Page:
332
    Really enjoyed reading this man! As others have said, I appreciate the time and effort you put it to document and write it up. Well done!

  15. #65
    Join Date
    Jan 2008
    Location
    Paper St. Soap Co.
    Posts
    2,782
    Quote Originally Posted by bamboocoreONLY View Post
    Nice man, I've got plans to do it at the end of August next summer. Just hoping to beat 14 days which I don't think is crazy especially since I'll probably be doing it on a 29 pound trail bike unless I can find a more downcountry bike to use.

    Curious, was the guy you saw who was trying to do the "fastest known time" riding on a hardtail? After talking with Neil Belchenko about the trail (which he has records on) he said he'd never do it on a hardtail, so inefficient and unforgiving which I'm inclined to agree with. Just take the small weight penalty of a shock and linkage and enjoy the ride haha
    But I wonder if going at a more relaxed speed(less miles per day), would a lighter hardtail be better?

  16. #66
    Join Date
    Sep 2009
    Location
    N side, Terrace, BC
    Posts
    4,160
    It's so cool and a very beautiful view!


    Thanks for posting that up evdog, what an excellent TR. Hats off man, that was a hell of a ride.
    I tell you, we are here on Earth to fart around, and don't let anybody tell you different.
    ― Kurt Vonnegut, A Man Without a Country

    www.mymountaincoop.ca

    This is OUR mountain - come join us!

  17. #67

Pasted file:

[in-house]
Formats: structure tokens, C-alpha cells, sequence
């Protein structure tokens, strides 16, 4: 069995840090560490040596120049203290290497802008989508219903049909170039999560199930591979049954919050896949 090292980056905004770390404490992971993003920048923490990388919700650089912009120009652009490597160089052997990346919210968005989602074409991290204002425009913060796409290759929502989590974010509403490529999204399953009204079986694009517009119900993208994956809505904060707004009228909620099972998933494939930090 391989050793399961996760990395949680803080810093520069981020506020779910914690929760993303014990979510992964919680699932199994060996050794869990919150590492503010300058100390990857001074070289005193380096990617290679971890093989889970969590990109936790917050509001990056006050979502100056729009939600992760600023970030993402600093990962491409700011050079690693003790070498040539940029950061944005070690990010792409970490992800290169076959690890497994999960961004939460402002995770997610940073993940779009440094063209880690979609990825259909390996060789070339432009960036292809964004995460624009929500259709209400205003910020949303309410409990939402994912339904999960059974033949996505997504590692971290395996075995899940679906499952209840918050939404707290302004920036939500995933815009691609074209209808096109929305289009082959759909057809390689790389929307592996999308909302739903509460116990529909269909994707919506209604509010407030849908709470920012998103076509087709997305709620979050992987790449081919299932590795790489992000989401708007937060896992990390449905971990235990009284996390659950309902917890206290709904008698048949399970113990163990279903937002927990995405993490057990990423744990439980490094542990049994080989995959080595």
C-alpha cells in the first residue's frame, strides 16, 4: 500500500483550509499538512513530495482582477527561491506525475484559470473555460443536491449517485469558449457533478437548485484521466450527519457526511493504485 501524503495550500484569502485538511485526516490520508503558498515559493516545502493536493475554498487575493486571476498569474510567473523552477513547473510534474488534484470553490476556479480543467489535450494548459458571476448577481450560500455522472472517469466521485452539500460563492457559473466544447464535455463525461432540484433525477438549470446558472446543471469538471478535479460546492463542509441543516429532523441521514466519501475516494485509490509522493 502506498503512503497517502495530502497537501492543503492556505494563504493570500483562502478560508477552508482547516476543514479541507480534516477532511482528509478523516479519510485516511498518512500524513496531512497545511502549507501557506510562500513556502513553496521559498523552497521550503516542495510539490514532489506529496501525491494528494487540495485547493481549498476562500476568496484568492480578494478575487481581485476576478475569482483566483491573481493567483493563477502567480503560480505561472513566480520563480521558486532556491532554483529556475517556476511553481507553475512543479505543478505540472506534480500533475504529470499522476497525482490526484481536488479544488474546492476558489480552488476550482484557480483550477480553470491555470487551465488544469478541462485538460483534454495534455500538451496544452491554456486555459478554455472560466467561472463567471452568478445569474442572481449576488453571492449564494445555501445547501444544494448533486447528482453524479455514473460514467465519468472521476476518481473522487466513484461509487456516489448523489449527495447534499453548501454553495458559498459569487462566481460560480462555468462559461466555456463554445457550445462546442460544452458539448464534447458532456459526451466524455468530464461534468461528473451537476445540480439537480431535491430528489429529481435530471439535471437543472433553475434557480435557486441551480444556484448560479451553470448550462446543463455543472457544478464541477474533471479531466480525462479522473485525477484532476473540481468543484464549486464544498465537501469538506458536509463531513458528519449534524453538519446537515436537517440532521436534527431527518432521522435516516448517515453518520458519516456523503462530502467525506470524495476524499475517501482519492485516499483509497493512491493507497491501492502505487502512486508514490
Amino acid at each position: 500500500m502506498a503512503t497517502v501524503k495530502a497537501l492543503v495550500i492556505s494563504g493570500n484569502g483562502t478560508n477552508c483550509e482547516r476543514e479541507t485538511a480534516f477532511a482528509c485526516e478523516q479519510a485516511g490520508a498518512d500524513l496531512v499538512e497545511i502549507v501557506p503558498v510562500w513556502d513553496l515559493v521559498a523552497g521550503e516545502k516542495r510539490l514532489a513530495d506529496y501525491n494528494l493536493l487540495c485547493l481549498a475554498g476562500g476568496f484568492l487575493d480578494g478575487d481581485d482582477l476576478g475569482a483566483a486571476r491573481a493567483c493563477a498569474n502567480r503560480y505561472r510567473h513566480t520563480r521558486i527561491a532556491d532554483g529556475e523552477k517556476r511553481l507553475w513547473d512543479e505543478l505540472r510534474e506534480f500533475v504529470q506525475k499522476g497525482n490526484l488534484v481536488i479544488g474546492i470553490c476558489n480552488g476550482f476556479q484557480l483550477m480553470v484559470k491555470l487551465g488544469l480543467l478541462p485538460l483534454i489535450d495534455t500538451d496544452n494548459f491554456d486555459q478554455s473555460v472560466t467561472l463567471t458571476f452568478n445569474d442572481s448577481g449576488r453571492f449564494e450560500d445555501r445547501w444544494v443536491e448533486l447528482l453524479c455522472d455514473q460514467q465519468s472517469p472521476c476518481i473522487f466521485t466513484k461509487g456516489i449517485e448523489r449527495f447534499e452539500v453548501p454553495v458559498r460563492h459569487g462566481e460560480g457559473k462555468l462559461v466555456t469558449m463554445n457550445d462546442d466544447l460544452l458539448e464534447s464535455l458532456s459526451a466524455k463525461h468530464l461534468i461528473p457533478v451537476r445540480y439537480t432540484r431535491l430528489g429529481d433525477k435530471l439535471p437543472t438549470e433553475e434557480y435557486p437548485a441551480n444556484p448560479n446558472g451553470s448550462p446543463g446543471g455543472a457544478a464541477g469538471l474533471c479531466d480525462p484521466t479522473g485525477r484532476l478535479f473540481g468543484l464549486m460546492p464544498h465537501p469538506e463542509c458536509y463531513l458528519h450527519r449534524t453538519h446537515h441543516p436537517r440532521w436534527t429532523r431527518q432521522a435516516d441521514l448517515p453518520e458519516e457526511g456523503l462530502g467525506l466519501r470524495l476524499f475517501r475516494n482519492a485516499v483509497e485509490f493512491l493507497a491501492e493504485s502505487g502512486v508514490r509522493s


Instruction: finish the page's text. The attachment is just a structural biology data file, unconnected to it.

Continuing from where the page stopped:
Join Date
    Mar 2010
    Posts
    1,598
    Quote Originally Posted by 406 View Post
    But I wonder if going at a more relaxed speed(less miles per day), would a lighter hardtail be better?
    Maybe, but you'll still hate it on the the numerous amount of rocky descents you face on the CT. There's a whole lot to say about modern full suspension design in terms of climbing, as it works with the terrain in order to provide levels of grip that increase efficiency. A hardtail doesn't necessarily climb better just because you get more power to the pedals, a lot of the time you're fighting the terrain decreasing efficiency. It's the same reason you see a lot of high level XC racers going for full suspension bikes now.
    Last edited by bamboocoreONLY; 11-04-2021 at 08:44 AM.

  18. #68
    Join Date
    May 2012
    Location
    san diego
    Posts
    2,688
    Quote Originally Posted by bamboocoreONLY View Post
    Maybe, but you'll still hate it on the the numerous amount of rocky descents you face on the CT. There's a whole lot to say about modern full suspension design in terms of climbing, as it works with the terrain in order to provide levels of grip that increase efficiency. A hardtail doesn't necessarily climb better just because you get more power to the pedals, a lot of the time you're fighting the terrain decreasing efficiency. It's the same reason you see a lot of high level XC racers going for full suspension bikes now.
    I don't really think it matters what type bike you bring unless you're a racer going all out. They travel so light you can barely call it bikepacking, it's basically a four-five day long day ride.

    The real benefit to FS is that you don't get beat up as much over long distances as you would on a hardtail. But hardtails are manageable too, lots of people ride them on the CT. 200+ miles of the route is dirt or paved road favoring a hardtail. Maybe half the singletrack is very hardtail friendly. Descents and rougher singletrack sections are much nicer on FS. It can help with climbing traction but I'm often off the bike pushing to save my legs sooner on technical and steeper climbs, so I don't get as much help there as I would on a day ride. Racers have the legs to ride a lot more of that stuff, so along with the much longer hours of continuous riding the benefit really adds up.

    If I hadn't found the rear rack setup for the Spur I wouldn't have hesitated to ride my hardtail on the CT. But with a few weeks of day rides planned after the CT I definitely wanted the FS for that trip.